ALBANY – THE AUSTRALIAN TRAVELLER GUIDE
A place rich with convict history, rugged coastlines and perfect beaches, Albany will teach you the horrific past of the Australian whaling industry. Thankfully, the only whale shooting that is done today is through the a camera!
WHERE TO STAY
Albany has places for everyone when it comes to accommodation. One place in particular that is simple but comfortable is the Norfolk Sands. It falls somewhere within the mid-range budget category, but the price is not to be sneezed at. The hotel is within walking distance of Middleton Beach and there is a café next door, open for breakfast.
WHAT TO DO
For those who love scenery and pretty views, Albany is the perfect holiday destination. There are historic buildings, the Desert Mounted Corps Memorial and dozens of walking trails with priceless scenery along the way. Go on a whale watching or diving tour or hop on board the Kalgan Queen, a glass bottomed boat. Take a tour of the old whaling station at Whale World, but be warned is can be a bit unnerving.
For days where you just want to stretch out with a towel and a good book, take a trip to Misery Beach. Quite unlike its name, Misery Beach is beautiful and never crowded, so it’s perfect as a secluded sun-baking spot.
Or for something more physical, a walk through Torndirrup National Park to the Blowholes is well worth the effort.
WHEN TO GO
Albany has four very distinct seasons that change the area considerably. In summer, visitors can take advantage of the pristine beaches and relaxing atmosphere, making it a real holiday hotspot. Autumn is renowned for being ‘feast season’ and as the leaves change colour, walking tracks come alive. Although Albany is sheltered from the wind, winter can still get very cold, especially at night. From May to October, Humpback and Southern Right Whales migrate to the area, taking shelter close to the coastline. Then as the weather warms up again with spring, the whales disappear but an abundance of flowers in the area go into bloom.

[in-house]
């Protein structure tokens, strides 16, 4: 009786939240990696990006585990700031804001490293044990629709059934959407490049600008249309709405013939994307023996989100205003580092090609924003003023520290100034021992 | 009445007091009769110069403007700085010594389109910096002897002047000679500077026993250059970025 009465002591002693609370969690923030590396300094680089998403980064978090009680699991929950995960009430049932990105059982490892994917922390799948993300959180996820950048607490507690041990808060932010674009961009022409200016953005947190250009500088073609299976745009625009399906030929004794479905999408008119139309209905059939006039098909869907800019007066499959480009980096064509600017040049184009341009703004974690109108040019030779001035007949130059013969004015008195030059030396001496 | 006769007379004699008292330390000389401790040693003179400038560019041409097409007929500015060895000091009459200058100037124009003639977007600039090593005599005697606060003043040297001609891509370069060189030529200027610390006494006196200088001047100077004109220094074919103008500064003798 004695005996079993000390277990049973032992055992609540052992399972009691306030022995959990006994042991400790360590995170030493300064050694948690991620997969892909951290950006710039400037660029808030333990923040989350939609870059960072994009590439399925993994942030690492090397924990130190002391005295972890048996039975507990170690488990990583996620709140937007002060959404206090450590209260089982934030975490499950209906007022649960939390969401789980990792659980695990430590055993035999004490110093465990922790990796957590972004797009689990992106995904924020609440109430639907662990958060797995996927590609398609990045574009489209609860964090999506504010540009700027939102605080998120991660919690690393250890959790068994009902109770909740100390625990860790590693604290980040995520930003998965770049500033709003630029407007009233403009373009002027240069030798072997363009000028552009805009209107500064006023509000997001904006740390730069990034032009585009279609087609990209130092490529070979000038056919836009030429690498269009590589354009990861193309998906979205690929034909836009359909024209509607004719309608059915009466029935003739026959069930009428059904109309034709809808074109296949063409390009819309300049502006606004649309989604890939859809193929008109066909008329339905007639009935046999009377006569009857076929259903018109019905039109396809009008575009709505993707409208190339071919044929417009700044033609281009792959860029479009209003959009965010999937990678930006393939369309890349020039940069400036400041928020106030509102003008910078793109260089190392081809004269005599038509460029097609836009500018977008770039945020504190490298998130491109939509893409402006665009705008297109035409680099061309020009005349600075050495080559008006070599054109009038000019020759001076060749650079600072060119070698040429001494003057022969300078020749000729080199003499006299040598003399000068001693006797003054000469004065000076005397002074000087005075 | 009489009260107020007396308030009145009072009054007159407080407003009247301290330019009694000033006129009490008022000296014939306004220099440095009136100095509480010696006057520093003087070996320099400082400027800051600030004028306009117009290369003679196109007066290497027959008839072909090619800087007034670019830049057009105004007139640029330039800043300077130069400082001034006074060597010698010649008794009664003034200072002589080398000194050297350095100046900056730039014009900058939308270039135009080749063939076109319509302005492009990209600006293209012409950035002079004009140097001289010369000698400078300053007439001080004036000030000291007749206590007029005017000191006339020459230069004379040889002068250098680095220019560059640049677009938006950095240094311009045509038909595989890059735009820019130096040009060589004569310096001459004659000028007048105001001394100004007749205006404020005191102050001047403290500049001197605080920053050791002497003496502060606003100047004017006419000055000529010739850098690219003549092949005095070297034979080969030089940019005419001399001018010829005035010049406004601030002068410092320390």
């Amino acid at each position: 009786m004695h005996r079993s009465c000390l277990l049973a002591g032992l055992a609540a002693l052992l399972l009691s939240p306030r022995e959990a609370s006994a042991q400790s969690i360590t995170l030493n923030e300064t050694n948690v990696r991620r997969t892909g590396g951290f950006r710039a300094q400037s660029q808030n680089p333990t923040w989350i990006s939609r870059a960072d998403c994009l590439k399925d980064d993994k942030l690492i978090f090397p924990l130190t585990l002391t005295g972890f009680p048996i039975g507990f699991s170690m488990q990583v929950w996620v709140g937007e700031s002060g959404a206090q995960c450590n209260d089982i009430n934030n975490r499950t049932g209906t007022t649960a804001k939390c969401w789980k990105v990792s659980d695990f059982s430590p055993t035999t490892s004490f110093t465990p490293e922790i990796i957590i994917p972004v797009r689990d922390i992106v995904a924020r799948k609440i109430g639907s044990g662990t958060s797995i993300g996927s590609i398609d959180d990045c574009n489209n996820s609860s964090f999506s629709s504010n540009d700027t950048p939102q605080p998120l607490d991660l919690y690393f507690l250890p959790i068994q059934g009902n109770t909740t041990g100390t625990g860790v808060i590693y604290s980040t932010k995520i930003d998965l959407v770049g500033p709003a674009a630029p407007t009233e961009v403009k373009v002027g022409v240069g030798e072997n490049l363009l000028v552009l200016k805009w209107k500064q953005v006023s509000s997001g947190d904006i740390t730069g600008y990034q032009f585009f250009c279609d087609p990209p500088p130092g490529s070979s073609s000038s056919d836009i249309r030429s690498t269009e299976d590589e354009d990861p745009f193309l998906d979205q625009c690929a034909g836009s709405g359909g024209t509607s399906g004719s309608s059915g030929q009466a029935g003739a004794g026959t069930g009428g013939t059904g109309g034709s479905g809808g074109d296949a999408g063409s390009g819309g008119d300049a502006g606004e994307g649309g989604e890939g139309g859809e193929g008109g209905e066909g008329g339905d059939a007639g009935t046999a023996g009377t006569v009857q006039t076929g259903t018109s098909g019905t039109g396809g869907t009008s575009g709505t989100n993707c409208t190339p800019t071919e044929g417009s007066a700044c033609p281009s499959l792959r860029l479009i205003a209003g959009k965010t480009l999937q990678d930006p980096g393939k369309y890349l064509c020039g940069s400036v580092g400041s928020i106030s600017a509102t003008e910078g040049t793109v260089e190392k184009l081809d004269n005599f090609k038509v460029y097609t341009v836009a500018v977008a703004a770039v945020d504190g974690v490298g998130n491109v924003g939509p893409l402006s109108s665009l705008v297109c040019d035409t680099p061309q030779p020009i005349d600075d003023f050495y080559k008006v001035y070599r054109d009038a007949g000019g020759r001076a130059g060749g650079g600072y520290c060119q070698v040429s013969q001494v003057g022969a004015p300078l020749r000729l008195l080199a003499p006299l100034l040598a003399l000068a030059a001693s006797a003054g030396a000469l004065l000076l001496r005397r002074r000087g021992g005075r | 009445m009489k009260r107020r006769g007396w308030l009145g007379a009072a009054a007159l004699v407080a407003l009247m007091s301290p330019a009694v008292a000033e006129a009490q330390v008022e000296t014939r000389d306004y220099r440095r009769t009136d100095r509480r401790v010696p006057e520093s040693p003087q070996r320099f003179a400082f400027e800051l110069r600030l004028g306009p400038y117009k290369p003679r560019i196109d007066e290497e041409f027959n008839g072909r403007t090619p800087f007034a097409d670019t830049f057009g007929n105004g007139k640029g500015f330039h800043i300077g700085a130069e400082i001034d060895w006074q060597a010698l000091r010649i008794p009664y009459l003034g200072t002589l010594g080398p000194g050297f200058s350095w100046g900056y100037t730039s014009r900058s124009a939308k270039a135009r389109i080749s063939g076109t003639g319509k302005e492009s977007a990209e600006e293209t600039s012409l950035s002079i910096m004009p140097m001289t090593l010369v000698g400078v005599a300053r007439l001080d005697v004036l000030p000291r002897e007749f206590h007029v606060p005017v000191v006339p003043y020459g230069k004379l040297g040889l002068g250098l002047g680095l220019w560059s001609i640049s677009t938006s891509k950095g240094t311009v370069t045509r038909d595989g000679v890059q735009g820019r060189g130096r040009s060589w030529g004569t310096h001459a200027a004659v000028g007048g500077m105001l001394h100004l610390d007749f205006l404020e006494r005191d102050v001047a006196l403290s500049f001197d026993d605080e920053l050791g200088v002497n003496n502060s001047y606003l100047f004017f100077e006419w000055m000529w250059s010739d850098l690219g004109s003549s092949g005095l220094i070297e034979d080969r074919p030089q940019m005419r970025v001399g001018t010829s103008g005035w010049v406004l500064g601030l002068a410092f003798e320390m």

Located 409km from Perth (five hour drive), your best bet is to fly. Skywest flies between Albany and Perth daily. Love’s buses are available in town during weekdays and Saturday mornings. If you’re looking for a rental car, they are available from the airport and locally from Rainbow Coast Car Rentals.
For more information about Albany, go to: westernaustralia.com
Nestled into a hillside overlooking Middleton Beach, this quaint little cottage is shabby chic at its finest – think crisp white walls, sparkling chandeliers, wingback chairs and patchwork quilts. But contrasting these old-world touches are some serious creature comforts, like the huge plasma TV and iPod docking station. There are two queen-sized bedrooms to choose from – one of which has a twin sleep out attached, and a cute children’s bedroom making it a perfect summer stay for young families. A 10-minute walk down the hill will land you at Middleton Beach, popular for surfing, fishing, snorkelling, even kite surfing....
AT's guide to the best cheap accommodation for summer and Christmas holidays Albany Why do we rate it? Rugged coastline and a dramatic convict past gives this town a point of difference. Where is it? 417km south-east of Perth, it’s a 5hr 30min drive on the Albany Highway. Where to stay Middleton Beach Holiday Park has deluxe spa villas for couples wanting something a bit spesh, or two-bedroom ensuite cabins, chalets or camping sites. Chalets and B&Bs back from the beach are plentiful. Try B&B by the Sea for balcony seaviews or heritage-styled Vancouver House. How much is it? Middleton...